• 1 large onion
  • 2 celery stalks
  • 1 carrot
  • 2 pounds ground beef, pork and veal, any combination
  • ¼ cup extra virgin olive oil
  • Sea salt
  • Black pepper
  • 1 to 2 cups white wine
  • 1 cup milk
  • 1 tablespoon tomato concentrate
  • 3 cups canned tomato sauce

Place the onion, celery and carrot in a food processor. Purée. Brown the meat in a small amount of olive oil. Add the vegetables. Sauté until softened, adding additional oil if it seems dry. Season with the salt and a good grinding of black pepper. Add the wine and cook off completely, then add the milk and cook off completely. Add the tomato concentrate and sauce, salt and pepper to taste.

Cover and allow the sauce to cook for two hours. If it’s very thick, add a little water. Watch while it cooks to make sure it doesn’t burn or get too dry.

Ragù Napolitano

The Tortiglioni with Ragu Napolitano served by At The Italian Table on Frankfort Avenue. Aug. 17, 2017 (Photo: Sam Upshaw Jr./CJ)

Serves 10 with enough to freeze for later use

This traditional ragu from Naples and southern Italy is different from northern Italian ragu in that there are no chunks of meat. It is flavored by cooking for a long time large pieces of meat, like braciole or beef roasts and bones, in a pot of tomato sauce. This is the sauce that Italian Americans talk about cooking for nine hours on the stovetop!

  • Sea salt
  • 2 pounds beef shoulder or blade steak with bone*
  • Olive oil
  • 2 #10 cans of Italian tomatoes, pureed
  • 1 small onion
  • 2 garlic cloves
  • Your favorite dried pasta

In a large pot, salt and brown the meat in olive oil. Add the tomato purée, whole onion, whole garlic cloves and a teaspoon of sea salt. Bring to a simmer and allow the sauce to simmer at least four hours on a very low flame. The longer you cook it, the more the meat flavors the sauce.

(You can make this in the morning and let it cook all day on the stove, filling the house with lovely smells.)

Remove the meat and set it aside. Toss out the whole garlic and onion pieces. Cook the pasta until al dente. Toss the pasta with the sauce. Drizzle with olive oil. Top with pecorino Romano cheese.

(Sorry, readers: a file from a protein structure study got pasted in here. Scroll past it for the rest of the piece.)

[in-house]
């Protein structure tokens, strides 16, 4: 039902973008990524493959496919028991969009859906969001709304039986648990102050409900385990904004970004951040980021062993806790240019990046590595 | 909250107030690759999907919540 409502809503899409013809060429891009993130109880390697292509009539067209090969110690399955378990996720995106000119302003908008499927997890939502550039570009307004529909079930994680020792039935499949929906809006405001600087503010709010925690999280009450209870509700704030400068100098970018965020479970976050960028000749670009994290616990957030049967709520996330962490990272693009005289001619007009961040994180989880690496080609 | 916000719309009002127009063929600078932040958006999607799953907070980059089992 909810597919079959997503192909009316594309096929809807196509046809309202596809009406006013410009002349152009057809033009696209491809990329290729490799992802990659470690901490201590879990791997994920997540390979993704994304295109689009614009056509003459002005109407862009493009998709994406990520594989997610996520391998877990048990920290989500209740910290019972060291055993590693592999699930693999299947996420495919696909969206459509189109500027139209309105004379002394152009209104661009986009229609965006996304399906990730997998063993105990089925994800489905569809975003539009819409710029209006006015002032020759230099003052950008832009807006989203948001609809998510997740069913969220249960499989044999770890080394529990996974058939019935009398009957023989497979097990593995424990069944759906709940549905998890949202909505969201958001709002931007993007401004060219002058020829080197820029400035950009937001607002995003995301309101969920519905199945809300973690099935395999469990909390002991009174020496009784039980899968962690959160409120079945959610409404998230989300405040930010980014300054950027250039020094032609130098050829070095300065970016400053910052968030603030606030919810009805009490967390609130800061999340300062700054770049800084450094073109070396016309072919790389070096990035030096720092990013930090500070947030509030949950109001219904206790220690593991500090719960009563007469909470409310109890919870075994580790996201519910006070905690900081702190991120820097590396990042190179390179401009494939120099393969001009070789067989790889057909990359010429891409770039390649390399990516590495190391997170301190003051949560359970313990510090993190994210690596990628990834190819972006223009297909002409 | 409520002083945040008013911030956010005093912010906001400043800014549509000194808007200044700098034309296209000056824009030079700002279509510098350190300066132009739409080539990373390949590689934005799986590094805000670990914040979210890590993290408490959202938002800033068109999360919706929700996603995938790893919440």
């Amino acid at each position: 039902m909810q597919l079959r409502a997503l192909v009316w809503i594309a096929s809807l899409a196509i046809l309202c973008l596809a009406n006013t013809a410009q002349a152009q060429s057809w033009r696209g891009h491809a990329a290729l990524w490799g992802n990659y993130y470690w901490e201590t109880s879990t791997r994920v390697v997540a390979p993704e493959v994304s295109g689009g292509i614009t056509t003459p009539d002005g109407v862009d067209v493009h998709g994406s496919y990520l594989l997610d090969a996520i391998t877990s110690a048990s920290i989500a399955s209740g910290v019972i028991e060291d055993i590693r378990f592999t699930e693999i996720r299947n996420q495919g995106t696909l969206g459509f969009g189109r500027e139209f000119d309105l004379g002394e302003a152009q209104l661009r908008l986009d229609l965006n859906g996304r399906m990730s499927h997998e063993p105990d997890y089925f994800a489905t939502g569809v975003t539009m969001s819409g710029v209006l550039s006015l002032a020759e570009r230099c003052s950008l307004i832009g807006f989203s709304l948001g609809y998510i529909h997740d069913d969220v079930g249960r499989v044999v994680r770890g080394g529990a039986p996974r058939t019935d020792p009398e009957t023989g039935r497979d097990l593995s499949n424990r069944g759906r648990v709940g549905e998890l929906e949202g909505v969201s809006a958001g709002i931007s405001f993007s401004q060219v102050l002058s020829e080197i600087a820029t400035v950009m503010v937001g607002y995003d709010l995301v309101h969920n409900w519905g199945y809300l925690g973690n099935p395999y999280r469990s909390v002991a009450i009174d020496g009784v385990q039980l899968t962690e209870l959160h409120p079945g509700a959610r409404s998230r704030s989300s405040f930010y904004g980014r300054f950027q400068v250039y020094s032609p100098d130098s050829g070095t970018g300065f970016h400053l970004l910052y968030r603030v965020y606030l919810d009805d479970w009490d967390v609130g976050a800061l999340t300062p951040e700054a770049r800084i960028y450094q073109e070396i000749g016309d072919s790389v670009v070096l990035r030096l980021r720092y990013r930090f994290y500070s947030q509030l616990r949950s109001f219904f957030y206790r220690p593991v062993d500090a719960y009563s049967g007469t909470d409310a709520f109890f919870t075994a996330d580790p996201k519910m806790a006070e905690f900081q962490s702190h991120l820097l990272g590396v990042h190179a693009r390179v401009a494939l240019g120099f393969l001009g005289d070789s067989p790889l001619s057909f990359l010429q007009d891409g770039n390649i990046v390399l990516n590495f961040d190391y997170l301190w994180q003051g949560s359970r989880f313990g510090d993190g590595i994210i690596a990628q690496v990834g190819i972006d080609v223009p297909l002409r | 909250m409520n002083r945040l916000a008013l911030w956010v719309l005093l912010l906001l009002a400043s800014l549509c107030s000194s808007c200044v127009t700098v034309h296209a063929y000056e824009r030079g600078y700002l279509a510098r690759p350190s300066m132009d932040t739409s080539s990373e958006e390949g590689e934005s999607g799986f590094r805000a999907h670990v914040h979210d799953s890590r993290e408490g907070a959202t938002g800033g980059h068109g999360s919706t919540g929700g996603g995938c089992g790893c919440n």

*A combination of meats can be used (braciole, pork bones, beef ribs or roasts) but they’re always large pieces that hold together and will be served after the pasta as a second course, with vegetables or a salad.

Ragù Bianco di Anatra (White Ragu of Duck)

The Ragù Bianco di Anatra (White Ragu of Duck) served at Frankfort Avenue's At The Italian Table. Aug. 17, 2017 (Photo: Sam Upshaw Jr./CJ)

Serves 10 with enough to freeze for later use

Commonly found in the northern regions of Piedmont and the Veneto, this ragu uses no tomato.

  • 1 duck, cut into pieces, excess fat removed
  • Olive oil
  • 2 celery stalks
  • 1 onion
  • 1 leek
  • 3 garlic cloves
  • 2 bay leaves
  • 1 teaspoon fresh rosemary, minced
  • 4 fresh sage leaves
  • 1 teaspoon fresh thyme
  • 2 tablespoons fresh parsley, chopped
  • 2 cups white wine
  • 2 cups homemade broth of your choice, or water (if using canned broth, dilute it)
  • Sea salt
  • White pepper
  • Tagliatelle or pappardelle pasta
  • Parmigiano cheese

In a large pan, brown the duck pieces in olive oil. Remove and set aside. Mince finely by hand or in food processor the celery, onion, leek and garlic. Sauté them in the pan with additional olive oil. Add fresh herbs and the duck pieces. Deglaze with white wine, allowing the wine to cook off. Add broth.

Cover and simmer until meat is tender and falls off bone. Salt and pepper to taste while cooking. Debone the meat pieces. Add them back into the pan juices.

Toss with cooked fresh tagliatelle or pappardelle pasta and a sprinkle of Parmigiano cheese.


Duck (Anatra)

Muscovy duck by Abby Rosenberg

Ducks can be domesticated or wild. Varieties of domesticated ducks in Italy include the muscovy / barbary duck (Anatra muta/Muschiata), domestic duck (Commune/Nostrana), and Peking (Pechino) duck. Of these, the most prized for the strong flavour of the meat is the Muscovy, although the Peking duck is prized for its thin skin. Varieties of Italian wild ducks include the Mallard (Germano reale), Garganey (Marzaiola), Eurasian teal (Alzavola), Northern pintail (Codone), Northern shoveler (Mestolone), Eurasian wigeon (Fischione), Common pochard (Moriglione), and the Tufted duck (Moretta).

Buy: The best quality duck is a fresh, free-range duck. Domesticated female ducks tend to be about 6 days old and weigh 1.3 to 1.4 kilos (without the head or feet). Domesticated male ducks tend to be about 75 days old and weigh about 3 kilos. You can tell the age of a duck by the flexibility of its beak. The young domesticated duck’s beak is can be slightly impressed by your thumbnail and the wild duck’s beak should be very flexible to be considered young enough for cooking purposes. Younger ducks will have more tender meat but be careful that there is enough meat on the carcass. Ducks freeze well as they have a high fat content. For cuts, see Chicken.

Store: Duck can be stored wrapped, in a container, to contain any juices on the bottom shelf of the refrigerator at 5˚C for 1 to 2 days. If your time requirement is longer than this, the duck can be frozen at -18˚C and then thawed when needed. Cuts of duck can be stored, well-sealed in thick freezer bags, in the freezer for up to 9 months and whole duck for up to 1 year. If the meat begins to show signs of grey, white or brown patches on the meat, it is developing freezer burn and is dehydrating. It is still edible but will be dry and not taste nice.

Prepare: When preparing duck, the liver, heart and gizzard can be retained and used in another dish. Some preparations for roast duck call for the duck skin to be pricked with a fork beforehand so the duck fat can drain out (save this fat to roast potatoes). Duck legs and thighs need to be cooked longer than the breasts which can be cooked rare (still pink in the centre) so sometimes they are cooked separately.